Anchor Lou Dobbs sounded the alarm about federal highways “now being sold to the highest bidder” as he introduced a story by Lisa Sylvester. Sylvester began by suggesting that “Wall Street is paving the road to highway privatization” and that far from being sound policy, “states are eyeing privatization as a quick fix.”
Sylvester, who earned her master’s degree from the distinguished Medill School of Journalism, then aired a clip of the Reason Foundation’s Robert Poole. The sound bite featured the transportation policy expert observing that while “people are frustrated” with congested roads and that “nobody really wants to raise gas taxes.”
Those sound bite selections left viewers with the impression that Poole favors more taxes and government spending on highways, which is far from true. Yet when asked by the Business & Media Institute (BMI) about his reaction to Sylvester’s presentation, Poole assured BMI that he “addressed all their concerns in the material we taped.”
“I was afraid they would selectively use what I said,” Poole lamented in an e-mail, adding he’d “debated whether even to be interviewed” given the show’s previous biased presentation on transportation.
Blogger Mary Katharine Ham of Townhall.com was none too pleased with The Washington Post's biased, inaccurate treatment of her church, The Falls Church Episcopal, in a front page article of the January 4 paper.
Dan Gainor, director of MRC's Business & Media Institute (BMI), and Cato Institute's Dr. Patrick Michaels appeared this afternoon on Fox News Channel's "Your World with Neil Cavuto" to talk about liberal media hype about climate change.
sic: thus; so. Used to indicate that a quoted passage, especially one containing an error or unconventional spelling, has been retained in its original form or written intentionally. - Answers.com definition
Adding religious insult to mortal injury in its coverage of the 3000th US service-person to die in Iraq, ABC seemed to suggest that there was something odd or erroneous in the expression of a traditional belief in the afterlife.
Today's "Good Morning America" focused on the death of Army Specialist Dustin Donica of Texas, believed to be that 3000th serviceman lost in Iraq. Narrating the segment, ABC's Jonathan Karl stated: "The MySpace page he left behind bears the tributes of those whose lives he touched." The screen then displayed the message [shown larger-than-normal here for clarity's sake] from one of those friends:
"You were one of my best friends and I'll never forget you. All my prayers go to your family and I'll see you again." (sic)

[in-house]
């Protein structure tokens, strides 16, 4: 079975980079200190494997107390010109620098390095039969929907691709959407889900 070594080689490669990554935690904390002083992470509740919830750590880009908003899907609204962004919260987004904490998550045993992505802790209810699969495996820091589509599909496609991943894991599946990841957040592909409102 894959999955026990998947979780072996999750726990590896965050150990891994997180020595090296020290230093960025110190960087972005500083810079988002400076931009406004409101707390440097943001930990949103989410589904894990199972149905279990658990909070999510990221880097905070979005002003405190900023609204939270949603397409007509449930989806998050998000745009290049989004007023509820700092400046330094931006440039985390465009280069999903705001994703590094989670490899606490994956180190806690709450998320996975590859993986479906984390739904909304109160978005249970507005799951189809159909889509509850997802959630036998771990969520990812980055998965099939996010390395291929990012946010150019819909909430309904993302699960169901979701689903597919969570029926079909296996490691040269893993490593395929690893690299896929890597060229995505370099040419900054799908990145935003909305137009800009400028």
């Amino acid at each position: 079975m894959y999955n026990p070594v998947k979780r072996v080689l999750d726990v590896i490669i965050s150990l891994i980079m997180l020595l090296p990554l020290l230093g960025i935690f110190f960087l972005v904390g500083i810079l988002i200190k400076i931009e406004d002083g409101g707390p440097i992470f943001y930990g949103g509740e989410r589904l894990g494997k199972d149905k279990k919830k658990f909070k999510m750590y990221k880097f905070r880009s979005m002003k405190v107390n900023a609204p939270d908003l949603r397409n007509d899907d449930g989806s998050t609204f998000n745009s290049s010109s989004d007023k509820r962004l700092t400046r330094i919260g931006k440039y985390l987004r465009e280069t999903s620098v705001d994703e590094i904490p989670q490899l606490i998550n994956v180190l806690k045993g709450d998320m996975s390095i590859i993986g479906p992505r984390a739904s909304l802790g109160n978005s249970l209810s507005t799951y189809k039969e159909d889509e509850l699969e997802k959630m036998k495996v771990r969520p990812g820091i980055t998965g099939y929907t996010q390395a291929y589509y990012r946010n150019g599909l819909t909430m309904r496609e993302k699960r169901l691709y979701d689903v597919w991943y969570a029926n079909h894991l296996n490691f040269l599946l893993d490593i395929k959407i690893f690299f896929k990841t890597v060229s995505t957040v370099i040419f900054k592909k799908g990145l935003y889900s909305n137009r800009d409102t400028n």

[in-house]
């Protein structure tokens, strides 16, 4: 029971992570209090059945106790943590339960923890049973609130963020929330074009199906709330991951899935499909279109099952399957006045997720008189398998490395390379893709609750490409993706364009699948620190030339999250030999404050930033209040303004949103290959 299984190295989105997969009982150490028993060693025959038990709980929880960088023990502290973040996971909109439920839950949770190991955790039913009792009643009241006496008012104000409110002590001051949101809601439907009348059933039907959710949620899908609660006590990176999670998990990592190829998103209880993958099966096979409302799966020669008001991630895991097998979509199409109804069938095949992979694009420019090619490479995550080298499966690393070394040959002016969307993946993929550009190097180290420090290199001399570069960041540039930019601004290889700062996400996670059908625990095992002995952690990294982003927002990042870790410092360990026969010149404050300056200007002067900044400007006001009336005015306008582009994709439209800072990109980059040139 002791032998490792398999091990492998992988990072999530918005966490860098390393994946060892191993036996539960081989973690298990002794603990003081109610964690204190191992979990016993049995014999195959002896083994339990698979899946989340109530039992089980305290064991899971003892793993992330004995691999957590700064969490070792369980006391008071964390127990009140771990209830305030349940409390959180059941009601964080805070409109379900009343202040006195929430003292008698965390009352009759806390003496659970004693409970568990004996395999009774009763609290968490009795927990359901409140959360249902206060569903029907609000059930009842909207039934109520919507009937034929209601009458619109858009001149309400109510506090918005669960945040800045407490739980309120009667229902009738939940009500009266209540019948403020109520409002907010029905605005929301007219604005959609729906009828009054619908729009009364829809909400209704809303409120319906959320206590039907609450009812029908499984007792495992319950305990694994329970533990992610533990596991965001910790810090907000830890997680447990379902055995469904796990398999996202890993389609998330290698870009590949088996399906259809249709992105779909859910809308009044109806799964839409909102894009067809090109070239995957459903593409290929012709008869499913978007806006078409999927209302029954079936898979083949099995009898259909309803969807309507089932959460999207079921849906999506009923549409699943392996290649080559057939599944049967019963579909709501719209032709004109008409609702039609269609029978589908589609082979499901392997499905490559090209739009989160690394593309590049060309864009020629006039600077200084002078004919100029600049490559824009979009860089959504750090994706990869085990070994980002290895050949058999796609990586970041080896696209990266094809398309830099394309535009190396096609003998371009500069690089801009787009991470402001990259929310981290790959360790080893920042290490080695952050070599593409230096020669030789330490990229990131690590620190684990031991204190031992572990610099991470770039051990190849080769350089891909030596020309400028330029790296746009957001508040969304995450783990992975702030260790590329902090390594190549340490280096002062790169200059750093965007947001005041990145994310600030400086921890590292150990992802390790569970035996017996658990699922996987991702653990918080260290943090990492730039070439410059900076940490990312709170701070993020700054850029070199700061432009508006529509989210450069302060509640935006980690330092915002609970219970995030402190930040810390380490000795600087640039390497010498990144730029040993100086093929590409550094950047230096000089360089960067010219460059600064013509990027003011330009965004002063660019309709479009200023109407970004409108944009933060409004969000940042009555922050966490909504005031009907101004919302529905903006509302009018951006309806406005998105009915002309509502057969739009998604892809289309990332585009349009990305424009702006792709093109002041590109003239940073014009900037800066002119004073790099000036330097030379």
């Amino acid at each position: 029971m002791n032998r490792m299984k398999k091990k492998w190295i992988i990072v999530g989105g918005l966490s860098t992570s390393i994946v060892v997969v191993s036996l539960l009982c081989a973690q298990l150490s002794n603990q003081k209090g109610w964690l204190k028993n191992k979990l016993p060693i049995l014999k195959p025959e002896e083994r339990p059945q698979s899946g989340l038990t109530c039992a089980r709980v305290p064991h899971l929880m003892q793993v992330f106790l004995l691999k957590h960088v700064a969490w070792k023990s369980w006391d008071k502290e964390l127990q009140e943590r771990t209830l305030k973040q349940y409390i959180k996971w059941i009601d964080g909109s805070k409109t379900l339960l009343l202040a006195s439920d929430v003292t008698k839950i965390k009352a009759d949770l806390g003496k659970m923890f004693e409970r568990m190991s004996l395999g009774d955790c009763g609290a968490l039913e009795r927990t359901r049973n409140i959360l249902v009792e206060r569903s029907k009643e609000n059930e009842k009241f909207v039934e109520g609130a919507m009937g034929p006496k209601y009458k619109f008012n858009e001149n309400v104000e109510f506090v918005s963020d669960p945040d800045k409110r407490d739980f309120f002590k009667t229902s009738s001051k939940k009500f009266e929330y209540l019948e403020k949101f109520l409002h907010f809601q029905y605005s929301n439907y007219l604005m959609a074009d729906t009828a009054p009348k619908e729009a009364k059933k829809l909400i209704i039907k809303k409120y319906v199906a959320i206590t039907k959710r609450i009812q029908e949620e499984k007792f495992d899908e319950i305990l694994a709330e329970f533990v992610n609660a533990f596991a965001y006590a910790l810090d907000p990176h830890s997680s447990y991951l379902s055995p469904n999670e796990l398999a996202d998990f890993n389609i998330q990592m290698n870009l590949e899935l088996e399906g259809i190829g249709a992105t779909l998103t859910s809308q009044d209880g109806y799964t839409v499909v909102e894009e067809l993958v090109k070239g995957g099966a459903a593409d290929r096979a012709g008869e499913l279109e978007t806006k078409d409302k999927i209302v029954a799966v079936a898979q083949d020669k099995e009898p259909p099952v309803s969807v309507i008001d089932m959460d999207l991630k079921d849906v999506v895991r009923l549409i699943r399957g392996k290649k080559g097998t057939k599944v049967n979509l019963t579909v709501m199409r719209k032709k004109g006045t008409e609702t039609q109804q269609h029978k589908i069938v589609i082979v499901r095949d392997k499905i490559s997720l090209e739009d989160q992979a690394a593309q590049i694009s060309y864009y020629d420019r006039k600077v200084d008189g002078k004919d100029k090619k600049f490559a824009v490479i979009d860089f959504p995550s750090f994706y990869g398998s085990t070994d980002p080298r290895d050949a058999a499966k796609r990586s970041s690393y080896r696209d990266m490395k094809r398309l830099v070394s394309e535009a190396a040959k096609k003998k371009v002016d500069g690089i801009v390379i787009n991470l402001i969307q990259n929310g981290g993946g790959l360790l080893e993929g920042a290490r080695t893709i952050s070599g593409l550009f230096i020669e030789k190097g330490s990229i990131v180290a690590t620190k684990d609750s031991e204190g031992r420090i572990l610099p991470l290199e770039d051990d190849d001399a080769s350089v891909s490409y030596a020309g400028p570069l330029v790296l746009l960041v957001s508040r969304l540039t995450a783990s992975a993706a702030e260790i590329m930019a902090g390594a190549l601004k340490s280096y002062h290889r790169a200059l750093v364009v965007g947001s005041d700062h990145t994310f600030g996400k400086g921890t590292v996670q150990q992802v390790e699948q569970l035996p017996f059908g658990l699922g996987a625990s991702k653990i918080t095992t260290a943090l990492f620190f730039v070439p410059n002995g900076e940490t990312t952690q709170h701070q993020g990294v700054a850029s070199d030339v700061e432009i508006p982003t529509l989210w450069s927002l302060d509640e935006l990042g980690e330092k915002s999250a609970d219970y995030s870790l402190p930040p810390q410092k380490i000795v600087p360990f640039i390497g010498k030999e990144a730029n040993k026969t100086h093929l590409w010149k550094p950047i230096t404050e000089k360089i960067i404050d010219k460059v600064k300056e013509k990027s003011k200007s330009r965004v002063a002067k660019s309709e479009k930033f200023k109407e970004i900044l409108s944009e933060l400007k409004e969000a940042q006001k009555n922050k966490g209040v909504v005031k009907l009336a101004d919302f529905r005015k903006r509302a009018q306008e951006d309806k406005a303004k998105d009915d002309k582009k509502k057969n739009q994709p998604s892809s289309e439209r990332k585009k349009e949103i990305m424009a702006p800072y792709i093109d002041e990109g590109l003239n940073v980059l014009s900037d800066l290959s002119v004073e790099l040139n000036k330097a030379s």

Was it just good-natured joshing, or did some MSM elitism creep into Matt Lauer's interview-ending question to Tim Russert on this morning's "Today"?
"What's up for the New Year for you? Same thing as usual: keg of Old Milwaukee and a noise-maker?"
What's this? Condescension to Russert's blue-collar image leavened with a dab of drunken-Irishman humor? The camera crew burst into guffaws, but check the video - was Russert's laugh a bit more strained?
...because you won't find it in Gigi Stone's December 18 "World News" story on teacher merit pay. (Or her write-up at ABCNews.com)
Stone, to her credit, did explain that teachers unions oppose merit pay for teachers because, well, they want more money for all teachers, regardless of how crappy a job they do. Okay, she didn't put it in those words exactly, but, let's face it, that's the reason teachers unions are against merit pay.
So why did Stone insist on presenting the vice-president of the Houston Federation of Teachers as merely a teacher who was concerned that the art of public school classroom instruction under incentive pay would devolve in a race to the bottom, an effort at merely "teaching to the test" or "drill and kill?
One of the most persistent tics of the passive-aggressive press is its denials of its power, that it doesn't run the country, or at least try to run the country. All that journalism-school boilerplate about how the media is merely a watchdog, or like it's the BASF of democracy, you know, it doesn't make everything, it just makes the secret ingredient that makes everything better? Baloney. Some of us signed up for the media-criticism business because the media want to pretend they're not major players in the political process that make every other actor in the political system try to figure out how to capture the warm glow of media adulation, or at least avoid it like an obstacle course. So when Dow Jones Chairman Peter Kann wrote an editorial on the press (see it over on his company's Opinion Journal), I liked the end the best:
...but my colleague Julia Seymour has got the Airing of Grievances part down for those of us at the MRC's Business & Media Institute.
The camera pans across a sparkling Christmas tree, then zooms in on singer Clay Aiken, who begins to sing “O Come, O Come Emmanuel”: “... and ransom captive Israel … that mourns in lonely exile here, until the Son of God appear …”
So which holiday is that about?
ABC’s Kate Snow tiptoed around that question on the November 26 “Good Morning America.”
“We have a special treat for you this morning to get you warmed up for the holiday season,” she said, touting Aiken’s new “holiday” record (title: “All is Well: Songs for Christmas”).
In a new Business & Media Institute analysis, “Good Morning America” was the least likely of the network morning shows to refer to Christmas, mentioning it only about 31 percent of the time.